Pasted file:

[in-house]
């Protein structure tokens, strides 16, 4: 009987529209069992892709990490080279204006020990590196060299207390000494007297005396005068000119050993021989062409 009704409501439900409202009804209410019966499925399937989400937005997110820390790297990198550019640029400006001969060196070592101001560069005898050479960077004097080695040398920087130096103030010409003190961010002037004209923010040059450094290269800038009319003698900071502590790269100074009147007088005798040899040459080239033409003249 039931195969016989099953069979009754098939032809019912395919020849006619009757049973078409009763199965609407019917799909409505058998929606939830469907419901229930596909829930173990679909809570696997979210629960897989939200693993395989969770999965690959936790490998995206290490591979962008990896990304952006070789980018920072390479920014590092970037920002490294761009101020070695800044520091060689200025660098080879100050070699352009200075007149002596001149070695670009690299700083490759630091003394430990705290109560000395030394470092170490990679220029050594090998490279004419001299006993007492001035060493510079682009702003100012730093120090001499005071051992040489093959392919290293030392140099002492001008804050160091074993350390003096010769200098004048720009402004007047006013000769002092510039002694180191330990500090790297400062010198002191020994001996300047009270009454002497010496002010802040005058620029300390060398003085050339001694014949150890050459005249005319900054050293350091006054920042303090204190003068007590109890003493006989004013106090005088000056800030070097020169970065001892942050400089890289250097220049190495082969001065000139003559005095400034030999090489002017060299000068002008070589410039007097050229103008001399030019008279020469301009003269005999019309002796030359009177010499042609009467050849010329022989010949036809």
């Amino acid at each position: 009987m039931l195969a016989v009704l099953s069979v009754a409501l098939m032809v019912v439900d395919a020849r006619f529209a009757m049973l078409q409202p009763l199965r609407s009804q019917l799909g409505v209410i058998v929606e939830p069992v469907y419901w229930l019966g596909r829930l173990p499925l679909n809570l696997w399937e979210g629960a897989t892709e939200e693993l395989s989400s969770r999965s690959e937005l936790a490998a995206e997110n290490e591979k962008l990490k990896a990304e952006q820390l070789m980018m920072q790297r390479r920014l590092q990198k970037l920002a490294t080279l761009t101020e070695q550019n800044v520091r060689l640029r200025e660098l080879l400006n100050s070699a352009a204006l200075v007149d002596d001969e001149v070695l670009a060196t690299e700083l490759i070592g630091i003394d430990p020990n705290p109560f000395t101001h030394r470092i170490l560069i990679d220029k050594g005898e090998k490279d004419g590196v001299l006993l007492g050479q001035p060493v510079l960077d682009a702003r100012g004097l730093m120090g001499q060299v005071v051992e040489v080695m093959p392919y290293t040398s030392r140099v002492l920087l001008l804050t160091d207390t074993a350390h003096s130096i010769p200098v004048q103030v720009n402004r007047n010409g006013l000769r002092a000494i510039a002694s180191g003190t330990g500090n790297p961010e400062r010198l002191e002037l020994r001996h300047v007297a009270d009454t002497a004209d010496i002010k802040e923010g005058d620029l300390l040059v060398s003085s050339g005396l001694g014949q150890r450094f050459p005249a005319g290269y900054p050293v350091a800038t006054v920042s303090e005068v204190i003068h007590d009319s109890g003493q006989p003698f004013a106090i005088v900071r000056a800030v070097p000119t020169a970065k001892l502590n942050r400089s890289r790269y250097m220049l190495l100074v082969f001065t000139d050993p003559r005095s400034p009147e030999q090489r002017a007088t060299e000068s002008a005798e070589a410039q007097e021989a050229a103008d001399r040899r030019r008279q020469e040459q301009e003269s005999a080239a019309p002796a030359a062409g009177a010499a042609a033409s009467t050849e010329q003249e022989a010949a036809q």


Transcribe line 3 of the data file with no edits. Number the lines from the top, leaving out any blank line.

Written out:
């Amino acid at each position: 009987m039931l195969a016989v009704l099953s069979v009754a409501l098939m032809v019912v439900d395919a020849r006619f529209a009757m049973l078409q409202p009763l199965r609407s009804q019917l799909g409505v209410i058998v929606e939830p069992v469907y419901w229930l019966g596909r829930l173990p499925l679909n809570l696997w399937e979210g629960a897989t892709e939200e693993l395989s989400s969770r999965s690959e937005l936790a490998a995206e997110n290490e591979k962008l990490k990896a990304e952006q820390l070789m980018m920072q790297r390479r920014l590092q990198k970037l920002a490294t080279l761009t101020e070695q550019n800044v520091r060689l640029r200025e660098l080879l400006n100050s070699a352009a204006l200075v007149d002596d001969e001149v070695l670009a060196t690299e700083l490759i070592g630091i003394d430990p020990n705290p109560f000395t101001h030394r470092i170490l560069i990679d220029k050594g005898e090998k490279d004419g590196v001299l006993l007492g050479q001035p060493v510079l960077d682009a702003r100012g004097l730093m120090g001499q060299v005071v051992e040489v080695m093959p392919y290293t040398s030392r140099v002492l920087l001008l804050t160091d207390t074993a350390h003096s130096i010769p200098v004048q103030v720009n402004r007047n010409g006013l000769r002092a000494i510039a002694s180191g003190t330990g500090n790297p961010e400062r010198l002191e002037l020994r001996h300047v007297a009270d009454t002497a004209d010496i002010k802040e923010g005058d620029l300390l040059v060398s003085s050339g005396l001694g014949q150890r450094f050459p005249a005319g290269y900054p050293v350091a800038t006054v920042s303090e005068v204190i003068h007590d009319s109890g003493q006989p003698f004013a106090i005088v900071r000056a800030v070097p000119t020169a970065k001892l502590n942050r400089s890289r790269y250097m220049l190495l100074v082969f001065t000139d050993p003559r005095s400034p009147e030999q090489r002017a007088t060299e000068s002008a005798e070589a410039q007097e021989a050229a103008d001399r040899r030019r008279q020469e040459q301009e003269s005999a080239a019309p002796a030359a062409g009177a010499a042609a033409s009467t050849e010329q003249e022989a010949a036809q």